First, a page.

was born in 1928 in Salzburg. He studied maths and physics in Graz and German and English language and literature in Vienna, Innsbruck and Marburg. In the 1970s he became known as the writer of books such as „Schloß mit späten Gästen" (Castle with late guests, 1975, turned into a film in 1981). From 1955 to his passing in 2006 he lived as a writer in Salzburg.
“I was a master of marvelling and a failure in believing,” Amanshauser once wrote on himself. In this attitude, open-minded and extremely sceptical at the same time, he spent decades in his lookout high up on Salzburg’s Festungsberg hill. Secluded, but not isolated; withdrawn, but not indifferent. With ingenuity and acuity, a playful humour and unapologetic seriousness he defended his convictions - against all forms of dogmatism, banality and megalomania. All his books tell this story; most of all, however, do his diaries - a seleciton of them is now published for the first time.
The observations and self-reflections in this book, alert, irritated, brilliant, scornful, dreamy and relentless to the point where Parkinson’s disease began its work of destruction, remind the reader how much Gerhard Amanshauser is missing in our time.
Gerhard Amanshauser has been called the "most important of Austria's as yet undiscovered authors" (Daniel Kehlmann). However, in the meantime even the major German-language media give regular space to the self-styled outsider who lives on the hill under Hohensalzburg Fortress. In this collection, the man who has no difficulty in describing the people on our planet as seen from a probe, takes a stand against all dogmas, with penetrating wit and an exceptional refusal to compromise. Entlarvung der flüchtig skizzierten Herren collects his most forcible writings from six decades – narrative, satirical, theoretical, always autobiographical. Gerhard Amanshauser has the staying-power for large-scale constructs, but he is also a master of small-scale, precise form. His point of view, always original, throws light on us all from unexpected angles, not least on himself. This makes the book a pleasure to read; rarely have literature and philosophy been so clearly and realistically presented. Amanshauser rejects banal discourse and the business of literature. He has no time for vanities, but pursues his radical, rigorous exploration of "modern" society and is, moreover, a brilliant stylist.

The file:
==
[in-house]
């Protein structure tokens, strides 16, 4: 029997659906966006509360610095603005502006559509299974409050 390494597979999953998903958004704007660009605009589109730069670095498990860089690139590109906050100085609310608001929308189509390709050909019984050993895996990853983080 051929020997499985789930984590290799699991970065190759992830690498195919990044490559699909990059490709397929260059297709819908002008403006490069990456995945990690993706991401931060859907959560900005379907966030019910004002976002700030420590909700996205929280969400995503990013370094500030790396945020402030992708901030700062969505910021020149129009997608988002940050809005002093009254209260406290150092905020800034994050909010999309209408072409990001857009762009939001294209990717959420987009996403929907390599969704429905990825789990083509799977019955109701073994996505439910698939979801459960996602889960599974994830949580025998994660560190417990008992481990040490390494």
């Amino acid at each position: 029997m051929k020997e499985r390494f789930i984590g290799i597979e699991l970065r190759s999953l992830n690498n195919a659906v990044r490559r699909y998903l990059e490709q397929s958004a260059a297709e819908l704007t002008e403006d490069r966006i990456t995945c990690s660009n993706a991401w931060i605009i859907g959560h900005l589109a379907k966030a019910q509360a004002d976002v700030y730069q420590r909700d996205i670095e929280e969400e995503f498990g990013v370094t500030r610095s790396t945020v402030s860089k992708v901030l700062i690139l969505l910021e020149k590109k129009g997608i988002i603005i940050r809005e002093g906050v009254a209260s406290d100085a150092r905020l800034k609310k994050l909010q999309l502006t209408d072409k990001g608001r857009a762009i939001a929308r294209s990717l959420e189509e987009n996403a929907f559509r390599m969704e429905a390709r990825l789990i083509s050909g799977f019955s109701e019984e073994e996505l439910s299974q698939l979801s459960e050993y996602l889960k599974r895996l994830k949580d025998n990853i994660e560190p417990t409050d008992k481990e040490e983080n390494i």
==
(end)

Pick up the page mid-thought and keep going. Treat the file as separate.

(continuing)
“As regards his will towards monomania, Gerhard Amanshauser cannot compare to his friend Thomas Bernhard. In terms of literary boldness, Thomas Bernhard cannot compare to Gerhard Amanshauser. Of all Austrian writers yet to be discovered, this cosmopolitan from Salzburg is the most important.”
FALTER, Daniel Kehlmann
“As Barbarian in the Prater” is more than the autobiography of its author born in 1928 in Salzburg. It is also an engaging novel about childhood and youth in Austria (1928-1950).